Architectural expert cites volunteerism for FNC election

A decorated legislator who has made the welfare of fellow Emiratis a key objective, Rashad Bukhash recognises that the past can inform the future and that the UAE’s heritage can serve as a potent, unifying force.

Rashad Bukhash at his workplace in the architectural heritage department of Dubai Municipality in Bastakiya, Dubai. The FNC member’s appreciation of history has turned the spotlight on UAE’s heritage. Sarah Dea / The National
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ABU DHABI // Some were sceptical that Rashad Bukhash would win a seat on the Federal National Council when he announced his candidacy.

The engineer who heads the architectural heritage department at Dubai Municipality believed otherwise.

“I think there are two reasons I won the FNC elections,” says Mr Bukhash, 53. “The first is because I volunteer at several places, like Dar Al Ber society.

“These places are close to nationals because they serve people. And the way you deal with others plays a role.”

As chairman of the UAE Architectural Heritage Society in Bastakiya, which thanks to his efforts is home to some of the best examples of preservation, he also gained popularity.

“A lot of the candidates were young,” says Mr Bukhash.

“The more established ones in the society had a bigger chance of winning.”

Although he is quiet by nature, standing out in a crowd became the norm for Mr Bukhash, who in 1991 became one of the first civil volunteers in the Armed Forces.

In 1998, when the Dubai Government Excellence Award was launched, he was honoured in the best government employee category. He was honoured again in 1999.

Before joining the council, Mr Bukhash had helped to preserve 124 historical buildings across the country and completed more than 300 engineering projects.

He is now working on registering Dubai Creek as one of the wonders of the world, arguing that it brought together civilisations – the oldest documented example being in the 15th century when Venetian merchants travelled there to buy pearls.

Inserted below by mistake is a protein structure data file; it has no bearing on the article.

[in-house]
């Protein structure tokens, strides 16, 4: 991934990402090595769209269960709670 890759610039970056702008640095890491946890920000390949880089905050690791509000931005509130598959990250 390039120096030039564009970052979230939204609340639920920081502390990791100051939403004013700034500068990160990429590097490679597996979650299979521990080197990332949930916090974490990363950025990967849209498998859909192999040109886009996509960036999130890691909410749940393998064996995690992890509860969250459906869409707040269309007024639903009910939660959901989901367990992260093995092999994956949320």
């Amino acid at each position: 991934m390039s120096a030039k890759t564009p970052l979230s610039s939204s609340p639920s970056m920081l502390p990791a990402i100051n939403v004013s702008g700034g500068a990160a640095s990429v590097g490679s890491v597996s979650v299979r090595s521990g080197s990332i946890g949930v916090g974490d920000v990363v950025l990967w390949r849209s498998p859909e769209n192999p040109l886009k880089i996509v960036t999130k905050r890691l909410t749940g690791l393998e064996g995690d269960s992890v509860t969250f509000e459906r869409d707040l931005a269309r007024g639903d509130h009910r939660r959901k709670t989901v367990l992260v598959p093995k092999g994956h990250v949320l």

Already on the Unesco world heritage list are Al Ain’s Hafeet, Hili, Bida bint Saud and oasis areas.

Although his presence is often overshadowed by his bolder peers, Mr Bukhash has not let his reserved nature hold him back.

On the very first session, he joined a fellow Dubai member in calling for a temporary committee to tackle unemployment among Emiratis.

Mr Bukhash says he is motivated by the promises he made to people. Tucked away in his wallet since the day he won election is a list of goals centred on national needs.

Another promise is to preserve the country’s heritage. The matter was brought up last year when Sheikh Nahyan bin Mubarak, Minister of Culture, Youth and Community Development, was summoned to answer why a law to protect historical sites was delayed.

“The council’s work is political and diplomatic,” Mr Bukhash says. “My work outside the council is very different but it was a great experience. I learnt a lot from it.”

Even with the struggle of coping with his dual roles, Mr Bukhash would not mind a second term.

However, some changes he would like to see included increasing the number of seats in the council to allow greater representation.

In order to avoid struggles encountered in the first year, he would like to see more of the council’s former members reappointed.

“I think the experience you get from being in the FNC is great,” Mr Bukhash says. “In parliaments like the United States, a member might be a member for a very long time.

“It would be good to allow old members to stay on since then they are experienced with the council. We faced difficulty [in 2011] because we were all new.”